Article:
Motoramic

Fisker Karmas getting new battery packs after Consumer Reports defect

Justin Hyde
Motoramic

Fisker Karma Battery Recall
In the latest bit of bad luck for the star-crossed Fisker Karma, the company's battery supplier announced today it would replace the packs in most $107,000 Karmas due to an occasional defect that may have been the cause of the dead Karma bought by Consumer Reports. At this rate, Fisker might want to consider hiring an old priest and a young priest -- and pray for its battery supplier. Supplier A123 Systems says the recall -- which it will pay for, to the tune of $55 million -- was due to a manufacturing problem with the flat lithium-ion battery cells it builds into the Karma. To assuage already cranky Karma owners about further quality problems, Fisker also extended the warranty on the Karma from five years and 50,000 miles to six years and 60,000 miles.

But the problems say less about Fisker's future than A123, a Massachusetts startup with battery plants in Michigan and China that's been one of the few U.S.-grown battery makers to survive the recession. I profiled the company several years ago; it's the epitome of a feel-good story about brainy scientists and savvy business people building an American company that can create jobs, compete globally and tackle one of society's biggest problems.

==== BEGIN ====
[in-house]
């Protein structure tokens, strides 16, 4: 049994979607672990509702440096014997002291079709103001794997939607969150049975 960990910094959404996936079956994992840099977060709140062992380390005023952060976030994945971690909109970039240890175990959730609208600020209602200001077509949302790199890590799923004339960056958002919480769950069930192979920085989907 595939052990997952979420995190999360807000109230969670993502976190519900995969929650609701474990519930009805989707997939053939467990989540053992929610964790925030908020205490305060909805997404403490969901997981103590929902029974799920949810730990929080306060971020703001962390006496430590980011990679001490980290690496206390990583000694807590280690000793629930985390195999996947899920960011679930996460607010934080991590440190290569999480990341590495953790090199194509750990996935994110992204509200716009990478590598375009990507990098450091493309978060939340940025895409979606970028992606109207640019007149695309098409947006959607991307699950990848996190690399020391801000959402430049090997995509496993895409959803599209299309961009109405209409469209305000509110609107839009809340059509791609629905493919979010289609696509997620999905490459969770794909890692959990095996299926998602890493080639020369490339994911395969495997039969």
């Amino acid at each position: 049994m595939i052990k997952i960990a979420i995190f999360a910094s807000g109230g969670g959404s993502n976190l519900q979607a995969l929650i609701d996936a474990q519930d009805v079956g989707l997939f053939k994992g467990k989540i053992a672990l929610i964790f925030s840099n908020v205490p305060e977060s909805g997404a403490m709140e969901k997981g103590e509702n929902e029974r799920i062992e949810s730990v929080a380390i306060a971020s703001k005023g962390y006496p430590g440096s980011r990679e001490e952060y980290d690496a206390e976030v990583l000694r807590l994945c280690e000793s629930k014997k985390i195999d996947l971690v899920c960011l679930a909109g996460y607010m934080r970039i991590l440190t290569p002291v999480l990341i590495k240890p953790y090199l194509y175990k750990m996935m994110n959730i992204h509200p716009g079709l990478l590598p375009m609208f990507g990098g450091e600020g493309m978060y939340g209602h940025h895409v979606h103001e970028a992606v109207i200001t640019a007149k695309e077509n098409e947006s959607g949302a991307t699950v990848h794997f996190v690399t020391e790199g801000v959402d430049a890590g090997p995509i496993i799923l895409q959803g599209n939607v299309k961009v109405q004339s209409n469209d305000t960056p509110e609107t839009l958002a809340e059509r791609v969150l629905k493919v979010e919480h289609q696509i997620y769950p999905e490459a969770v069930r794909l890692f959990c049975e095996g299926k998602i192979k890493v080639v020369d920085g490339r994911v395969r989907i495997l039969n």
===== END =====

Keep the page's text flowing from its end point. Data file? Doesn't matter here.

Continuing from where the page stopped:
The trouble is that A123 hasn't been able to make any money building batteries; it's losses for fiscal 2011 totaled $257.7 million on revenues of $159 million. The company was down to $187 million of cash at the end of the year, and was still spending research money on designing new battery packs. While its client list includes General Motors and BMW, Fisker represents at least one-fifth of projected revenues -- a precarious bet even after writing down forecasts a few months ago.

Most major automakers have paired with a larger battery supplier now, and with a couple of exceptions all of them are either based in Europe, Japan or South Korea. GM could have picked A123 to build batteries for the Volt -- but chose South Korea's LG Chem instead, in part because the government of South Korea had lowered LG's cost by building its research center. There wasn't much room for A123 to make mistakes before, and today's announcement shows that no matter how noble, there's no margin for error left.

View Comments (3)